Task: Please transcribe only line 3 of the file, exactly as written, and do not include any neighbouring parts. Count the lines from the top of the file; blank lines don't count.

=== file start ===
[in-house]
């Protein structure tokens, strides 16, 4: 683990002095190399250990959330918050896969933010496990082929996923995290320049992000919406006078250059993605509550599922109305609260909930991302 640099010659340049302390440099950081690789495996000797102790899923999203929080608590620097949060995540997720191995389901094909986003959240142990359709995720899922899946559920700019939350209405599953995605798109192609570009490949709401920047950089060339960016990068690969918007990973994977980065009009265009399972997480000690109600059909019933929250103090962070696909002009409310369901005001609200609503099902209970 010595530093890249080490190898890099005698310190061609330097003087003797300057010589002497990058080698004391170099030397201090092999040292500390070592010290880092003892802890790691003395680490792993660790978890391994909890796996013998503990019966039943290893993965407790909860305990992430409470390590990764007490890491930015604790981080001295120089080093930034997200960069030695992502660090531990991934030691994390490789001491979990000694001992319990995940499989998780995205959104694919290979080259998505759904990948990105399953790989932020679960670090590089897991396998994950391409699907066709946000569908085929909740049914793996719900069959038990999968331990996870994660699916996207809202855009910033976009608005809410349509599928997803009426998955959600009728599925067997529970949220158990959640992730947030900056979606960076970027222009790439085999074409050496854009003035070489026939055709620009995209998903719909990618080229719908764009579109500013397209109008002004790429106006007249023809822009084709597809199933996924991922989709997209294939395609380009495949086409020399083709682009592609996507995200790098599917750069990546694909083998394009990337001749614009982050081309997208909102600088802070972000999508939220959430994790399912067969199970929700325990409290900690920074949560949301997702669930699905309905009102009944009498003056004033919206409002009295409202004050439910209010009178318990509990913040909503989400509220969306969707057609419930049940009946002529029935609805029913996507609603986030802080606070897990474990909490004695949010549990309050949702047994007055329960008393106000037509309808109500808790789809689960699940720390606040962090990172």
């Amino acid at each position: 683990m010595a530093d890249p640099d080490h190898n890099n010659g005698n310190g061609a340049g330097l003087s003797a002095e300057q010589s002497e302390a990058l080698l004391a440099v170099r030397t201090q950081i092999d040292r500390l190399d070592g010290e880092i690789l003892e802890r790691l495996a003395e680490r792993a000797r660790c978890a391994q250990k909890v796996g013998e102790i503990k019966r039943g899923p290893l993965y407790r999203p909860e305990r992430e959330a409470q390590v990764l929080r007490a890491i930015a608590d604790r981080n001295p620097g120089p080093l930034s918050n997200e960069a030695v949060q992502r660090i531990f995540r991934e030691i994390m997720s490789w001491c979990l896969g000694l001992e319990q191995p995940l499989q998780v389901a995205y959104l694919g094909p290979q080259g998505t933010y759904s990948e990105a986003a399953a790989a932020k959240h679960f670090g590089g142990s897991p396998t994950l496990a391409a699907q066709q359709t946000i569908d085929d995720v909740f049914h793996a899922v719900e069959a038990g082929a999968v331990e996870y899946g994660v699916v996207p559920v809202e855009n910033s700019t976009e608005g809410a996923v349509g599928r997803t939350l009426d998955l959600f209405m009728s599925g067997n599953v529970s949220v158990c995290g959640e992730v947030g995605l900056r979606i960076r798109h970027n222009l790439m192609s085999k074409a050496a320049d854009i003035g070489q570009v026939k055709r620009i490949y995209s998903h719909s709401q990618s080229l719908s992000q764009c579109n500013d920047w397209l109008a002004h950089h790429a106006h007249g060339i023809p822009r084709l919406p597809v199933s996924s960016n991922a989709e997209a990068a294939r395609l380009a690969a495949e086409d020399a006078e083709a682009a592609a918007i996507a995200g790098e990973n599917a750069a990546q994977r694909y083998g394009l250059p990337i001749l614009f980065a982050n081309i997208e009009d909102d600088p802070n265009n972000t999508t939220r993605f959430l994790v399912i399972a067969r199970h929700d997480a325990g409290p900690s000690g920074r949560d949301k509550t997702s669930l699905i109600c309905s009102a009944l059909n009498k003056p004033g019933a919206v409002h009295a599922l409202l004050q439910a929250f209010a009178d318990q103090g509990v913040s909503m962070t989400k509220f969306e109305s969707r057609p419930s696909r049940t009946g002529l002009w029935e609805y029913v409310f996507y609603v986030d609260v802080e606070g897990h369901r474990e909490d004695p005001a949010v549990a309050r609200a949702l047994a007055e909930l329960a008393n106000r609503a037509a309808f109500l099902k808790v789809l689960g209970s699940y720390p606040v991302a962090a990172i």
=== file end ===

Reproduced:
């Amino acid at each position: 683990m010595a530093d890249p640099d080490h190898n890099n010659g005698n310190g061609a340049g330097l003087s003797a002095e300057q010589s002497e302390a990058l080698l004391a440099v170099r030397t201090q950081i092999d040292r500390l190399d070592g010290e880092i690789l003892e802890r790691l495996a003395e680490r792993a000797r660790c978890a391994q250990k909890v796996g013998e102790i503990k019966r039943g899923p290893l993965y407790r999203p909860e305990r992430e959330a409470q390590v990764l929080r007490a890491i930015a608590d604790r981080n001295p620097g120089p080093l930034s918050n997200e960069a030695v949060q992502r660090i531990f995540r991934e030691i994390m997720s490789w001491c979990l896969g000694l001992e319990q191995p995940l499989q998780v389901a995205y959104l694919g094909p290979q080259g998505t933010y759904s990948e990105a986003a399953a790989a932020k959240h679960f670090g590089g142990s897991p396998t994950l496990a391409a699907q066709q359709t946000i569908d085929d995720v909740f049914h793996a899922v719900e069959a038990g082929a999968v331990e996870y899946g994660v699916v996207p559920v809202e855009n910033s700019t976009e608005g809410a996923v349509g599928r997803t939350l009426d998955l959600f209405m009728s599925g067997n599953v529970s949220v158990c995290g959640e992730v947030g995605l900056r979606i960076r798109h970027n222009l790439m192609s085999k074409a050496a320049d854009i003035g070489q570009v026939k055709r620009i490949y995209s998903h719909s709401q990618s080229l719908s992000q764009c579109n500013d920047w397209l109008a002004h950089h790429a106006h007249g060339i023809p822009r084709l919406p597809v199933s996924s960016n991922a989709e997209a990068a294939r395609l380009a690969a495949e086409d020399a006078e083709a682009a592609a918007i996507a995200g790098e990973n599917a750069a990546q994977r694909y083998g394009l250059p990337i001749l614009f980065a982050n081309i997208e009009d909102d600088p802070n265009n972000t999508t939220r993605f959430l994790v399912i399972a067969r199970h929700d997480a325990g409290p900690s000690g920074r949560d949301k509550t997702s669930l699905i109600c309905s009102a009944l059909n009498k003056p004033g019933a919206v409002h009295a599922l409202l004050q439910a929250f209010a009178d318990q103090g509990v913040s909503m962070t989400k509220f969306e109305s969707r057609p419930s696909r049940t009946g002529l002009w029935e609805y029913v409310f996507y609603v986030d609260v802080e606070g897990h369901r474990e909490d004695p005001a949010v549990a309050r609200a949702l047994a007055e909930l329960a008393n106000r609503a037509a309808f109500l099902k808790v789809l689960g209970s699940y720390p606040v991302a962090a990172i």